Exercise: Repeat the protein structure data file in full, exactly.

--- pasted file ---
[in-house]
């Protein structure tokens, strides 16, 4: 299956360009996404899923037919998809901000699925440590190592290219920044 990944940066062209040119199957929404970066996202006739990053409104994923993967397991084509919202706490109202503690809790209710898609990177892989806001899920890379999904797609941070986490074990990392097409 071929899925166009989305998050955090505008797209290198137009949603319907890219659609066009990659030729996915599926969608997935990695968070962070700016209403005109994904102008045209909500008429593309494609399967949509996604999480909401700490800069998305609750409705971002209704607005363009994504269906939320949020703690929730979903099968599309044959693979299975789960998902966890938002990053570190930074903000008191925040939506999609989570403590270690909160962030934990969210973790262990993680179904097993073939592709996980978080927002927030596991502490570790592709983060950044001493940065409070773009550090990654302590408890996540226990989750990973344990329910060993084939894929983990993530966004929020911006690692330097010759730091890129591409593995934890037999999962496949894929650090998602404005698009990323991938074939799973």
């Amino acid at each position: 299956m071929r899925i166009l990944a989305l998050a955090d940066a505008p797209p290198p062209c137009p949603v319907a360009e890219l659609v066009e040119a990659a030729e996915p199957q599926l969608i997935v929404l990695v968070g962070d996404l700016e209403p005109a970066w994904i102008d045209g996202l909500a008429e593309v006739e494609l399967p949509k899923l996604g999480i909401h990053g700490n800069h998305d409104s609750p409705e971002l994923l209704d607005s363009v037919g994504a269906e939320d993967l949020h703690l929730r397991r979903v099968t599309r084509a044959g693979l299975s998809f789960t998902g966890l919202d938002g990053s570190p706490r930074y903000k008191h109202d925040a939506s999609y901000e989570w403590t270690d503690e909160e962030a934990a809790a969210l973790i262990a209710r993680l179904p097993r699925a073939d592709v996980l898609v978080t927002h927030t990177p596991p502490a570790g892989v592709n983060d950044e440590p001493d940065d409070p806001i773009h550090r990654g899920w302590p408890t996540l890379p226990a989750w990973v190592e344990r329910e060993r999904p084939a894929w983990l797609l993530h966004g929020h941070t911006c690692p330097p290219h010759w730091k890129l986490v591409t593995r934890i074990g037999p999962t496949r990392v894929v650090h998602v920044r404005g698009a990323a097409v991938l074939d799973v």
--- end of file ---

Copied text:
[in-house]
């Protein structure tokens, strides 16, 4: 299956360009996404899923037919998809901000699925440590190592290219920044 990944940066062209040119199957929404970066996202006739990053409104994923993967397991084509919202706490109202503690809790209710898609990177892989806001899920890379999904797609941070986490074990990392097409 071929899925166009989305998050955090505008797209290198137009949603319907890219659609066009990659030729996915599926969608997935990695968070962070700016209403005109994904102008045209909500008429593309494609399967949509996604999480909401700490800069998305609750409705971002209704607005363009994504269906939320949020703690929730979903099968599309044959693979299975789960998902966890938002990053570190930074903000008191925040939506999609989570403590270690909160962030934990969210973790262990993680179904097993073939592709996980978080927002927030596991502490570790592709983060950044001493940065409070773009550090990654302590408890996540226990989750990973344990329910060993084939894929983990993530966004929020911006690692330097010759730091890129591409593995934890037999999962496949894929650090998602404005698009990323991938074939799973």
């Amino acid at each position: 299956m071929r899925i166009l990944a989305l998050a955090d940066a505008p797209p290198p062209c137009p949603v319907a360009e890219l659609v066009e040119a990659a030729e996915p199957q599926l969608i997935v929404l990695v968070g962070d996404l700016e209403p005109a970066w994904i102008d045209g996202l909500a008429e593309v006739e494609l399967p949509k899923l996604g999480i909401h990053g700490n800069h998305d409104s609750p409705e971002l994923l209704d607005s363009v037919g994504a269906e939320d993967l949020h703690l929730r397991r979903v099968t599309r084509a044959g693979l299975s998809f789960t998902g966890l919202d938002g990053s570190p706490r930074y903000k008191h109202d925040a939506s999609y901000e989570w403590t270690d503690e909160e962030a934990a809790a969210l973790i262990a209710r993680l179904p097993r699925a073939d592709v996980l898609v978080t927002h927030t990177p596991p502490a570790g892989v592709n983060d950044e440590p001493d940065d409070p806001i773009h550090r990654g899920w302590p408890t996540l890379p226990a989750w990973v190592e344990r329910e060993r999904p084939a894929w983990l797609l993530h966004g929020h941070t911006c690692p330097p290219h010759w730091k890129l986490v591409t593995r934890i074990g037999p999962t496949r990392v894929v650090h998602v920044r404005g698009a990323a097409v991938l074939d799973v």